Cliff Bostock: Proposing marriage over Indian food at Masti

The Ansley Mall Starbucks, I have learned, is not the best place to propose marriage.

I was there the Friday the Supreme Court legalized voluntary imprisonment. As usual, I was waiting for my dinner pals. An attractive man was sitting across from me, ears wired to his laptop, busily typing away.

“Excuse me,” I said. “I was wondering if you and I could get married.”

He laughed. “I’m not, um, that way,” he said. “But maybe if I were … ”

“Oh,” I interrupted. “The decision allows marriage between members of the same gender. You don’t have to be gay. I could keep your parents away from your death bed.”

He laughed again and put his earphones back on as I sipped my triple macchiato, the only drink there that I like.

My friends soon arrived and we decided to go to Masti in Toco Hills Shopping Center (2945 N. Druid Hills Rd., 470-236-2794, This is a relatively new spot that serves a clever fusion of Indian and American dishes without sacrificing traditional flavors.

We were seated almost immediately. The manager came by to tell us our server would be with us shortly.

“Would you like to get married?” I asked him.

“No,” he replied and ran away. Our server, female, was not interested in marrying either. By this time, my friends were scarlet.

I’ve paid two visits to the restaurant and have loved almost everything. There are plenty of traditional dishes, like masala dosa. That’s a gigantic rice-flour pancake rolled around a curried potato filling (others are available). Pani puri is another classic—hollow, crunchy orbs that you break open and fill with a slightly spicy sauce or some tamarind water. Try the Nepali-style dumplings filled with ground chicken or vegetables. It should be obvious that there are lots of vegetarian options here.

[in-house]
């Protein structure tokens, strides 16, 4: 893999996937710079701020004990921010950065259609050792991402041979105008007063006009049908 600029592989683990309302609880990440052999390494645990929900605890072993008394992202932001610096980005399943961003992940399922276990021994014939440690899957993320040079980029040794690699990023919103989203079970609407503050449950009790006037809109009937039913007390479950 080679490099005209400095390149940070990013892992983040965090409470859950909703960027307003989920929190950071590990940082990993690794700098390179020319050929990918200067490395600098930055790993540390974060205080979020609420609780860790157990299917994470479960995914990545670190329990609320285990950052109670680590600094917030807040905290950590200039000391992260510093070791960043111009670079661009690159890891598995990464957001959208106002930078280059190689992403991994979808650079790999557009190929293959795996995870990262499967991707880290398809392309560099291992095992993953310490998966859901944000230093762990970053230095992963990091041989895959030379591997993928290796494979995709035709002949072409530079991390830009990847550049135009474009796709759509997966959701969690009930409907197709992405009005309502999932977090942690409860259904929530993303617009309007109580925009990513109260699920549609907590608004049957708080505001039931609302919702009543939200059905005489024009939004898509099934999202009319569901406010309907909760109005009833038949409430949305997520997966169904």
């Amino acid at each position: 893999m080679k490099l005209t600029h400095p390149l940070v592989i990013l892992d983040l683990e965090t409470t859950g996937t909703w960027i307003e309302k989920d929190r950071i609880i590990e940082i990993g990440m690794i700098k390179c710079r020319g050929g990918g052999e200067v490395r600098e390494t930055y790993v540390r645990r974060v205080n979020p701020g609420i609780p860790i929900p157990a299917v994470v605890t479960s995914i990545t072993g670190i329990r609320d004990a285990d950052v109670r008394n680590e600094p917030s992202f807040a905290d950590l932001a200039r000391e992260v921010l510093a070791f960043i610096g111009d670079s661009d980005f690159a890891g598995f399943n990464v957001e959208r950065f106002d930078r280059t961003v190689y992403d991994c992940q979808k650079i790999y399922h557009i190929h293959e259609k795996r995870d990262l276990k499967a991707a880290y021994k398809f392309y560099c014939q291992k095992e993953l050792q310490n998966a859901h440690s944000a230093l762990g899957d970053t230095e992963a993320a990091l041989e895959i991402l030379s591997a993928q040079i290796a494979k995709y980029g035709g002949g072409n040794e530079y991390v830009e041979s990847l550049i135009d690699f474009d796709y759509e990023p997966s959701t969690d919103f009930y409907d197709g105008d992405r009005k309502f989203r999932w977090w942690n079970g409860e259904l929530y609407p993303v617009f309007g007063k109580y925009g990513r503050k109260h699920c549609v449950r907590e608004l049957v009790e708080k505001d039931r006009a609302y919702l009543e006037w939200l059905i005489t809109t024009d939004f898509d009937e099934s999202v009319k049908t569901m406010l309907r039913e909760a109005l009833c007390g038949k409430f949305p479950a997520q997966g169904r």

Branch out and order the strips of okra fried in a very light batter with aromatic, exotic flavors. There are tacos made of uttapams (thick pancakes) folded over your choice of fillings like ground chicken or paneer (a fresh cheese). There are hot dog buns filled with kababs or paneer and burgers stuffed with masala chicken, served with not-so-good fries. Many of the dishes are flavored with the restaurant’s “Masti sauce.” It can, at turns, taste a bit too sweet for my taste, but it’s a definite novelty.

I could go on to describe countless other dishes, including thali sampler plates and some pretty weird beverages, but it will take more than a few visits to work through the lengthy menu.

We skipped dessert at Masti—an error, according to friends—and went to the nearby Bruster’s for “real ice cream” that, frankly, doesn’t hold a candle to Morelli’s or High Road. But a huge scoop of dulce de leche hit the spot.

While there, I noticed a guy, maybe 20, eating an absolutely gigantic sundae. I asked him if he was going to eat the whole thing himself. His two female friends laughed. Then, for the last time that night, I asked the guy if he’d like to get married. His girlfriends said, “Yes, yes, do it!” He declined but offered me a bite of the sundae.

Cliff Bostock, PhD, is a longtime Atlanta restaurant critic and former psychotherapist now specializing in life coaching for creative types and those in so-called midlife crisis.